MILAN – Europe goes digital – In the doom and gloom of the economic crisis we shouldn’t ignore the positive opportunities. Now, more than ever, we need to invest in both short term and long term economic growth.
The topic of today does both. The digital revolution brings huge potential to improve lives, save public money and enhance enterprise, employment and wealth.
Twenty years ago, few had heard of the Internet: today, between and 2 and 3 billion people use it.
Already today, it’s an 8 trillion dollar marketplace; and a platform for huge innovation. Today, on the fixed Internet alone, one day of traffic is equivalent to a whole year’s worth back in 2000.
And it’s good for the economy. ICT already represents half of our productivity growth; an extra 10 percentage points of broadband penetration can be worth over 1% on GDP.
But this is much bigger than just the Information and Communications Technology sector. It enables changes to how we buy and sell; how we interact and collaborate; how we govern and hold to account.
This change and innovation are happening everywhere at a rapid pace. We see social media-based campaigns that unseat dictators; an online encyclopaedia written entirely by volunteers; patients empowered to take control of their health; networks of scientists collaborating globally; text-mining that permits lifesaving research; and much more.
Unthinkable fifteen years ago, today these concepts are already ‘part of the furniture’.
And the innovations still to come are at least as revolutionary: like cloud computing, the internet of things and smart cities.
Looking ahead, we don’t know what the “next big thing” might be. But when it comes to internet innovation, we’ve only started scratching the surface.
What we do know is that this innovation brings huge benefits for our economy and our society: making it greener, smarter, and more inclusive.
And it brings huge benefits for governments, able to offer better services at lower cost: just what we need right now. e-Procurement alone could save 100 billion euros a year.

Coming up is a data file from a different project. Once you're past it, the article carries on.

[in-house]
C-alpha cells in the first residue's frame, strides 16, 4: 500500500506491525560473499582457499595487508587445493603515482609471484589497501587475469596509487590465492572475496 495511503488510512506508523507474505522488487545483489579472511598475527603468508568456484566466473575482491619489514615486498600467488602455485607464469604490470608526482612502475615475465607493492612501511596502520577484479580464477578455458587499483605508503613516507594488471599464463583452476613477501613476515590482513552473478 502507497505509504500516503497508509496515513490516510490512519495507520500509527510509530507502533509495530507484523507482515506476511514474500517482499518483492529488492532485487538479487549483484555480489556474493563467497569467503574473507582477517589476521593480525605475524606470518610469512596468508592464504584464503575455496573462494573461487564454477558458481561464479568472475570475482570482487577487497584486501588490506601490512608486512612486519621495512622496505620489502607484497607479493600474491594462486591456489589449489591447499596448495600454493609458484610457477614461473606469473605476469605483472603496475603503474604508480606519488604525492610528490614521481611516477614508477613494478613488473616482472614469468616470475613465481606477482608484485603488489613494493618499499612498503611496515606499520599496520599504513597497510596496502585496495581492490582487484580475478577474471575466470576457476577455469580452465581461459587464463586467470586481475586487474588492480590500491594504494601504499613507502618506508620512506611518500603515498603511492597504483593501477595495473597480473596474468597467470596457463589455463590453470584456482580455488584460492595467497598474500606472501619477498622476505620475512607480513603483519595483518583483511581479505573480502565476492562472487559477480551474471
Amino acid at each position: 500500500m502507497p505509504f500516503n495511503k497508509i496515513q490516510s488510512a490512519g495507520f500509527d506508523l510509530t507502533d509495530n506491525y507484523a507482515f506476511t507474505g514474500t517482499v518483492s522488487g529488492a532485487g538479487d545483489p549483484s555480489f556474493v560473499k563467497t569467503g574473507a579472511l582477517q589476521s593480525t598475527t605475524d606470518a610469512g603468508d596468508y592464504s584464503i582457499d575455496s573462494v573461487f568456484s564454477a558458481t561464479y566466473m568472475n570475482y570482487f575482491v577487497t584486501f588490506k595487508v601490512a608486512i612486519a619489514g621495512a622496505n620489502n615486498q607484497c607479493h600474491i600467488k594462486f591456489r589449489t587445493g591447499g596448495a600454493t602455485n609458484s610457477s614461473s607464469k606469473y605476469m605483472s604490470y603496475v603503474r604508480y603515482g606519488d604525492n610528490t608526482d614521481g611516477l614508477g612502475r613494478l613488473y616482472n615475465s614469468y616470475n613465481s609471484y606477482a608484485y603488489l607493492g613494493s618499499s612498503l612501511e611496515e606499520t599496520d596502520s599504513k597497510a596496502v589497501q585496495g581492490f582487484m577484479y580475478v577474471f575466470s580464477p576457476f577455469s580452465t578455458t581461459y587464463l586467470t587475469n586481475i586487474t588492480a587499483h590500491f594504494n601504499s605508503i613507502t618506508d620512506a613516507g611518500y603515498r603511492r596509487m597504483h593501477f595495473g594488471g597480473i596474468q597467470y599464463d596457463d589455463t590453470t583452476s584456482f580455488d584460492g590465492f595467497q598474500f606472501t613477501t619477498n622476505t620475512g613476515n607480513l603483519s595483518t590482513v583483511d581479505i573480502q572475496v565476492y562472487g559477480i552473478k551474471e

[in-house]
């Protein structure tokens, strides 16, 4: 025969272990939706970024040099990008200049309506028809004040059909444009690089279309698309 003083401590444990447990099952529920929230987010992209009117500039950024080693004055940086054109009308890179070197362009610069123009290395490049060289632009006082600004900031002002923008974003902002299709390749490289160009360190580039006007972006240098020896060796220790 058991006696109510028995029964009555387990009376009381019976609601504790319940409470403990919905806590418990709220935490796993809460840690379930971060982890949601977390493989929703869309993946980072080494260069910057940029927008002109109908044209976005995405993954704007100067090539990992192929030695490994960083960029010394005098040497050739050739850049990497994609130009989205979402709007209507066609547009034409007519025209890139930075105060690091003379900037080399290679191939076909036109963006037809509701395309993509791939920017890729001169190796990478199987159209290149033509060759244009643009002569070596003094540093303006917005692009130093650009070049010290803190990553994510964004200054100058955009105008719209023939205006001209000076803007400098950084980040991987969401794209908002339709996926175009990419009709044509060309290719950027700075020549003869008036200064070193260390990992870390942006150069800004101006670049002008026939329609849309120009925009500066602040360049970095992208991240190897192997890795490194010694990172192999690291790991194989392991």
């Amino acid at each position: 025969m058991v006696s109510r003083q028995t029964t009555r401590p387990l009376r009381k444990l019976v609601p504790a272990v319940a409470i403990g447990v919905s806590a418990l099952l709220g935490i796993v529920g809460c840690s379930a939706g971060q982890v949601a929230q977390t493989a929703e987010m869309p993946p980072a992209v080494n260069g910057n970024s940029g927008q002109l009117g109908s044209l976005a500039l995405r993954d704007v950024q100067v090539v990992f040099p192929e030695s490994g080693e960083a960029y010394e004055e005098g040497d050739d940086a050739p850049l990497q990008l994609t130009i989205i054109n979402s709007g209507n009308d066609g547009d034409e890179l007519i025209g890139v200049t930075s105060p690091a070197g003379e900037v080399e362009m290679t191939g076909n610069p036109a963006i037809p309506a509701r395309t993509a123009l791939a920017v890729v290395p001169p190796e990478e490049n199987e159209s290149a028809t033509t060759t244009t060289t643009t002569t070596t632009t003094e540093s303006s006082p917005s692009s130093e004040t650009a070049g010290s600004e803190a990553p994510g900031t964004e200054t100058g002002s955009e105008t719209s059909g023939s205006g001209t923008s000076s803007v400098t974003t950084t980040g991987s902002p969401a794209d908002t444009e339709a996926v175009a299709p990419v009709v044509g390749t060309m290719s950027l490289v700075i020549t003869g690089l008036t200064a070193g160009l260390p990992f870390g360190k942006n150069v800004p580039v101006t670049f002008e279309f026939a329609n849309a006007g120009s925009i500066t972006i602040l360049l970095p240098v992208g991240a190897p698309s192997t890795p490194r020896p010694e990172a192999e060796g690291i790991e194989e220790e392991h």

To get there, to seize these benefits, first governments need to acknowledge this real potential. And second, they need the decisive vision to act, invest and implement.
And in this context I’d like to congratulate Prime Minister Monti’s government. You’ve taken a big first step, by making the digital agenda a clear priority of your growth strategy.
The “Growth 2.0” decree made on 18 October is a bold, ambitious and welcome programme to make the Italian public sector more efficient.
For example, introducing a digital citizen identity, so everyone can interact digitally with public administrations, meaning efficient services, at billions of euros less cost.
And your vision on healthcare is also welcome. On current trends Italian public health care spending could increase to an unsustainable 10% of GDP in 2020. But going digital, going paperless, can help. Initiatives like e-prescriptions, digital health cards, and digital patient record management are bold: and set an example for the rest of Europe. All together, by 2020, e-health could save Italy 1% of GDP — while improving quality of life for an ageing population.
Of course, for these savings to become a reality they have to be supported by investments in infrastructure and services. So this should be a priority for the national budget.
Work we are doing in the EU can help Italy a lot. Let me briefly present some of our priorities to you.
First, Europe needs fast networks, to support tomorrow’s high-bandwidth services.
Imagine if broadband were linked to other essential services – business, healthcare, banking, energy, education.